Q: How does DECO relate to Town Crier?

A: The two are complementary. DECO achieves much of the functionality that Town Crier does, but without trusted hardware. That said, Town Crier is more powerful and performant, and a better choice where trusted hardware is available to and trusted by users.

Q: How does DECO relate to TLSNotary?

A: While similar in structure (and groundbreaking work), TLSNotary does not support modern versions of TLS (v1.2 and v1.3) and lacks many of the privacy-preserving capabilities of DECO.

Q: What kind of cryptography does DECO use?

A: DECO uses secure function evaluation (two-player secure multiparty computation) to share TLS session data securely between an oracle and user. It uses zero-knowledge proofs to enable users to prove facts about TLS session data to an oracle. The technical paper explains some of the new ideas needed to make these techniques work in DECO, as well as techniques required to interpret server data correctly.

Q: Does DECO require any special type of server-side (website) support, i.e., special software on websites from which users obtain data?

A: No. Its use is completely transparent to a server. In other words, a server has no awareness of a user’s (client’s) use of DECO.

Q: Can DECO be used to steal data from websites?

A: While its transparency means a website doesn’t know that DECO is in use, DECO is only used to prove the authenticity of website data to an oracle. An oracle would need to be complicit in data theft, and oracles are capable of stealing data on their own, in the sense of relaying data without permission from the source. For many reasons, we expect in general that oracle services will be careful about what data they export from websites.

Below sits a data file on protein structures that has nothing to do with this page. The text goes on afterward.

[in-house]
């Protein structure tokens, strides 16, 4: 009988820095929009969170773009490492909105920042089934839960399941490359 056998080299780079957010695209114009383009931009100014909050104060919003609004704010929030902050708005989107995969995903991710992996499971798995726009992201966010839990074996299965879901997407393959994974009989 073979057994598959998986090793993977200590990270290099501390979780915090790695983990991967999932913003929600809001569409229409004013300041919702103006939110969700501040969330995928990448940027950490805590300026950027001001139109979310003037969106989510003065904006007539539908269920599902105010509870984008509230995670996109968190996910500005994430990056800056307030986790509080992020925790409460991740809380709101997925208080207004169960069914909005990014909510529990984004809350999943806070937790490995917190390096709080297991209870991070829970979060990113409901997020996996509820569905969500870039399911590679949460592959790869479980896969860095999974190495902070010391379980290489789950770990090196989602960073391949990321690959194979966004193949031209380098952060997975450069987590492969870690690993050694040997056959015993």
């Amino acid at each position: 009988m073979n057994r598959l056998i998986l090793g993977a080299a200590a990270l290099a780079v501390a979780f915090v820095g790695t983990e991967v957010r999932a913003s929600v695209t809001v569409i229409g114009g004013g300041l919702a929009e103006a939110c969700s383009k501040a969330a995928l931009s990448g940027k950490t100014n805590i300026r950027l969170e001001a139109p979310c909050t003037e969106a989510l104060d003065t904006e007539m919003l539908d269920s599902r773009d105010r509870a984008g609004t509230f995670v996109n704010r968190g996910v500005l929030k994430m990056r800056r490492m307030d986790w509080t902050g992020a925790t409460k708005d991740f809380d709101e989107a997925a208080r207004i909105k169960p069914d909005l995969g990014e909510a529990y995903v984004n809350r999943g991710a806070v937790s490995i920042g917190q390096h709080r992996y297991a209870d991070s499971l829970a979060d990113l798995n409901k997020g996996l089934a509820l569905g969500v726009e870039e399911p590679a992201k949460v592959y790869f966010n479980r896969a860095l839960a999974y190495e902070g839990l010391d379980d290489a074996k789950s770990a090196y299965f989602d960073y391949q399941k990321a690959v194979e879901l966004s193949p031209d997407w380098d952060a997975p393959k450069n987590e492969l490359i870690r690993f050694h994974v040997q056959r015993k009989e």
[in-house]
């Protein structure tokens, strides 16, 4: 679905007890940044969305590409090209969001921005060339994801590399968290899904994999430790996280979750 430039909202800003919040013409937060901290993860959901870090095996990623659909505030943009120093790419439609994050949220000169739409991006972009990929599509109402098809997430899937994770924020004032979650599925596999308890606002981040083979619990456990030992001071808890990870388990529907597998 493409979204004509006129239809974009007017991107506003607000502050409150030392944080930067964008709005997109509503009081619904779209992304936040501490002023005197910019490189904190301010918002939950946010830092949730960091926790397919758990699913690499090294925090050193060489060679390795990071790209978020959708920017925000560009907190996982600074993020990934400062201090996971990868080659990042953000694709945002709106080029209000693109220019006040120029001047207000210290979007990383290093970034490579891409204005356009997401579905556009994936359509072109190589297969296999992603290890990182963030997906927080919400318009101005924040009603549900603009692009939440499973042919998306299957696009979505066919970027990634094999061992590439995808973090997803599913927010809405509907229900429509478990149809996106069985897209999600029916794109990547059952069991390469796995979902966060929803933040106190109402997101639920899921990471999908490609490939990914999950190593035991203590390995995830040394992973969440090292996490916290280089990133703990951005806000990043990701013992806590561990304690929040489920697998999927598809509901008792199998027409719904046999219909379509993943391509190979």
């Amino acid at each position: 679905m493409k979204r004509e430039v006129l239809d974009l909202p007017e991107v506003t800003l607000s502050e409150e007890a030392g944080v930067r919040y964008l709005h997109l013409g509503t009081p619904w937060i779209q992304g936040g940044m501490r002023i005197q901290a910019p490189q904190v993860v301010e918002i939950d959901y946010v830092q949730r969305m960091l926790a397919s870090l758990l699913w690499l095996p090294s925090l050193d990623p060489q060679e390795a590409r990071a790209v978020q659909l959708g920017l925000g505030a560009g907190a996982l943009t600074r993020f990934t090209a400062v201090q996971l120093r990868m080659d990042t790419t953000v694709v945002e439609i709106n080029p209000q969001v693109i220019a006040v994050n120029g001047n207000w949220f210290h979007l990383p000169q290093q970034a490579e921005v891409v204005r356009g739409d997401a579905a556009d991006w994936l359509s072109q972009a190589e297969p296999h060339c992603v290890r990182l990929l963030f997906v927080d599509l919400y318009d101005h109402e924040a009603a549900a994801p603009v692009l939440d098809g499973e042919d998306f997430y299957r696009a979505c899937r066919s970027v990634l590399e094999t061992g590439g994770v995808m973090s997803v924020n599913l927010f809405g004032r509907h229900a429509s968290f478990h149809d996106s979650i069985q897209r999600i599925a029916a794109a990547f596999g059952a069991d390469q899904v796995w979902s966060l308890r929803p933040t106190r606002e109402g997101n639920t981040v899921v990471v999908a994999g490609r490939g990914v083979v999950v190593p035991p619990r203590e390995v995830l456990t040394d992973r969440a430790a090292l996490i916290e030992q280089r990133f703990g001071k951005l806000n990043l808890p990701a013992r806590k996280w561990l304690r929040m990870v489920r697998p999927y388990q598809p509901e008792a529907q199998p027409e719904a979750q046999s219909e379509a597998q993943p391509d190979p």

Q: What are the limitations of DECO?

A: DECO can be used with any website and any type of data. It can efficiently prove simple facts about user data, but proving complex facts over large amounts of data is computationally impractical. Additionally, DECO requires application installation by users and oracles.

Q: Is DECO open-source?

A: We will be releasing DECO source code. DECO is patent-pending, but our intention is to see that it can be used freely by academic researchers and a large segment of the permissionless blockchain community.

Q: Are you planning to launch your own oracle service or oracle company using DECO?

A: We have no such plans at this time.

Q: What's the meaning behind this beautiful logo?

A: The DECO logo (right) consists of three hands holding each other, symbolizing the main component of the DECO protocol: the three-party handshake between the user, oracle, and website server. Moreover, the three hands form a circle, resembling the letter "O" as in Oracle.